Via Chief Learning Officer : Top-Down and Bottom-Up Talent Management
Conditions are good to broaden inputs into how the talent process unfolds across levels of any organization.
Periodic talent reviews are a core component of leadership succession planning in most mature organizations today and a critical role for any human resources function. While rigorous talent assessment tools are available, they can be time consuming to deploy. As such, only a small percentage of available talent in an organization, as little as the top 1 percent or less, typically is considered.
Once the talent review process is complete, attention allocated to high-potential development planning is similarly resource-constrained. Therefore, both the assessment and development phases can be difficult to scale. These simple facts require any talent management function to be extremely judicious in how they allocate their time, even when cultivating their very top talent.
While traditional, top-down talent management processes will always have a place, something of a democratization of talent development resources is emerging. First, there are many free or low-cost content providers, such as Khan Academy and Coursera. Second, there are new learning platforms, such as Degreed and Pathgather, which create a social learning environment that takes at least some of the heavy lifting out of HR’s hands. Together these resources provide an opportunity for more of a bottom-up approach to talent development, which can reach a much broader cross-section of employees at scale.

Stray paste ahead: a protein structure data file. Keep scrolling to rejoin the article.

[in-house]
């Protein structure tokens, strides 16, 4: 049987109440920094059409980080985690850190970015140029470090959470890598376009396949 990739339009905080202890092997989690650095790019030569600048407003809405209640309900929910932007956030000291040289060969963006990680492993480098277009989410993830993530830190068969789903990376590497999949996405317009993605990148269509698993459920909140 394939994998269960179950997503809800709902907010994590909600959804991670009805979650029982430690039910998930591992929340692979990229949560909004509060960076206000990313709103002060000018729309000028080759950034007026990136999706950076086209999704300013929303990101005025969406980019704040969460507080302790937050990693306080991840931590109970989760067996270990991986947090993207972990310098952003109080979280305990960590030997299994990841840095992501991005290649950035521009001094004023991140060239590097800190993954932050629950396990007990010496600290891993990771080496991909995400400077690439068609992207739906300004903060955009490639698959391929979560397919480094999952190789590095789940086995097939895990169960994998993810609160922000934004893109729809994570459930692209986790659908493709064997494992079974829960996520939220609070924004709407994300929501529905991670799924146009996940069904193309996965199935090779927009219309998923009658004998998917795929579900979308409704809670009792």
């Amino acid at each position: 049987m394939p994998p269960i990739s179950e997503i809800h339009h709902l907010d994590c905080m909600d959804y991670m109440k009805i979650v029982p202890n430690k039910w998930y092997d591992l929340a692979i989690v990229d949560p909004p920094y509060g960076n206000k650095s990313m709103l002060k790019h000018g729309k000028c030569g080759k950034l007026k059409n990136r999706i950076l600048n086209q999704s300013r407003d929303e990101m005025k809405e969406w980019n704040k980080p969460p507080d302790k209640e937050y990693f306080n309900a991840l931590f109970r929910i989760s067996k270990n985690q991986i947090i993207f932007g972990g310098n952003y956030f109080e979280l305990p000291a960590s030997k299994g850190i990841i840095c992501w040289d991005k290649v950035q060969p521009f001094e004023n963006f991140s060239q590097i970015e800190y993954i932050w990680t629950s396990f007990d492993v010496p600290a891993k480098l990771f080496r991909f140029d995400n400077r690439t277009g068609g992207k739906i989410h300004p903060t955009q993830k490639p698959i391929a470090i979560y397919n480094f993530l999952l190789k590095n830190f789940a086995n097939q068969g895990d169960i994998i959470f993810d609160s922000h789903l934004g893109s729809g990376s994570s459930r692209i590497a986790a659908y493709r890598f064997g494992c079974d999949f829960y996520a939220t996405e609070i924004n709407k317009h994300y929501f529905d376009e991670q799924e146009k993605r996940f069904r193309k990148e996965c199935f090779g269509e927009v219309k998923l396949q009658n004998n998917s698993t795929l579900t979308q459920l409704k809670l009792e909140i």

We challenge the traditional notion that there is only one succession pool and propose that companies would be wise to consider how to foster multiple succession pools driven from both the top and the bottom of the organization. While some pools may remain actively managed, others may be activated by more passive support of the talent and learning functions.
In addition, it is important to evaluate the typical inputs or qualifications for inclusion in a talent pool and whether they, too, should be broadened as learning and development moves from a digital to an intelligent age.
Today: A Top-Down, Center-Driven Approach
To begin, it is helpful to take a look at how many organizations currently deploy talent reviews in a traditional, top-down manner. According to “The Pearls and Perils of Identifying Potential” by Rob Silzer and Allan H. Church, robust models of talent and potential emphasize a broad array of factors, including cognitive complexity, personality, motivation, leadership, technical skills and, of course, performance.
Performance is often given priority. In most nine-box grids, current performance retains its own dimension separate from the more forward-looking potential. An initial risk here is overemphasizing current performance while unintentionally de-emphasizing the complexity of factors that contribute to long-term potential.